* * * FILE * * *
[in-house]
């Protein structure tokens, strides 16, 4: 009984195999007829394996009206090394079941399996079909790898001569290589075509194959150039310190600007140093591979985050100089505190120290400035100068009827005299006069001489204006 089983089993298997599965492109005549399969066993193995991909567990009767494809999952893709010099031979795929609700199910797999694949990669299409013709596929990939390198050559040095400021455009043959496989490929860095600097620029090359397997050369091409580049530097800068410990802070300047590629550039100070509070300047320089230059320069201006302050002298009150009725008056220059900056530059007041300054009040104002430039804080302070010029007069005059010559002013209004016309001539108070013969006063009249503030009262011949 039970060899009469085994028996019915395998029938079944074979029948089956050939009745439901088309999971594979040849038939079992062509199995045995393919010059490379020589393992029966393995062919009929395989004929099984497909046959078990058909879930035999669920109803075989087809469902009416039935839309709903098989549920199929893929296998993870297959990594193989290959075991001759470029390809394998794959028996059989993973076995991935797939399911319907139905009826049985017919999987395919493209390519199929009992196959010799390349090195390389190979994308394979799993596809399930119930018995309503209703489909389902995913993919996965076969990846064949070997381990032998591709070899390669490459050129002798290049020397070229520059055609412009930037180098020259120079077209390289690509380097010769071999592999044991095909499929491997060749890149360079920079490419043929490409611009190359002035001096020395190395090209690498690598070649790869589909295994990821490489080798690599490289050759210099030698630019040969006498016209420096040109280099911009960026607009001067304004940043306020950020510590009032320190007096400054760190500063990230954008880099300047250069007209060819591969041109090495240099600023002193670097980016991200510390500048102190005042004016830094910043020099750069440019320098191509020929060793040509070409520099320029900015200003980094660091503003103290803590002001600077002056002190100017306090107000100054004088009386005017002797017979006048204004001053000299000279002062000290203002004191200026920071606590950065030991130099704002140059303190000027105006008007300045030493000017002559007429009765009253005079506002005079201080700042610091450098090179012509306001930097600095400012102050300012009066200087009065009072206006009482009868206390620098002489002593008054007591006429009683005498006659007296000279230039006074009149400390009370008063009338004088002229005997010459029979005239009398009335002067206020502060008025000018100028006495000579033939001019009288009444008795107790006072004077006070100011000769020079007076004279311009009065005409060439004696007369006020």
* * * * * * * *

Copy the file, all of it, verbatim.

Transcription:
[in-house]
């Protein structure tokens, strides 16, 4: 009984195999007829394996009206090394079941399996079909790898001569290589075509194959150039310190600007140093591979985050100089505190120290400035100068009827005299006069001489204006 089983089993298997599965492109005549399969066993193995991909567990009767494809999952893709010099031979795929609700199910797999694949990669299409013709596929990939390198050559040095400021455009043959496989490929860095600097620029090359397997050369091409580049530097800068410990802070300047590629550039100070509070300047320089230059320069201006302050002298009150009725008056220059900056530059007041300054009040104002430039804080302070010029007069005059010559002013209004016309001539108070013969006063009249503030009262011949 039970060899009469085994028996019915395998029938079944074979029948089956050939009745439901088309999971594979040849038939079992062509199995045995393919010059490379020589393992029966393995062919009929395989004929099984497909046959078990058909879930035999669920109803075989087809469902009416039935839309709903098989549920199929893929296998993870297959990594193989290959075991001759470029390809394998794959028996059989993973076995991935797939399911319907139905009826049985017919999987395919493209390519199929009992196959010799390349090195390389190979994308394979799993596809399930119930018995309503209703489909389902995913993919996965076969990846064949070997381990032998591709070899390669490459050129002798290049020397070229520059055609412009930037180098020259120079077209390289690509380097010769071999592999044991095909499929491997060749890149360079920079490419043929490409611009190359002035001096020395190395090209690498690598070649790869589909295994990821490489080798690599490289050759210099030698630019040969006498016209420096040109280099911009960026607009001067304004940043306020950020510590009032320190007096400054760190500063990230954008880099300047250069007209060819591969041109090495240099600023002193670097980016991200510390500048102190005042004016830094910043020099750069440019320098191509020929060793040509070409520099320029900015200003980094660091503003103290803590002001600077002056002190100017306090107000100054004088009386005017002797017979006048204004001053000299000279002062000290203002004191200026920071606590950065030991130099704002140059303190000027105006008007300045030493000017002559007429009765009253005079506002005079201080700042610091450098090179012509306001930097600095400012102050300012009066200087009065009072206006009482009868206390620098002489002593008054007591006429009683005498006659007296000279230039006074009149400390009370008063009338004088002229005997010459029979005239009398009335002067206020502060008025000018100028006495000579033939001019009288009444008795107790006072004077006070100011000769020079007076004279311009009065005409060439004696007369006020």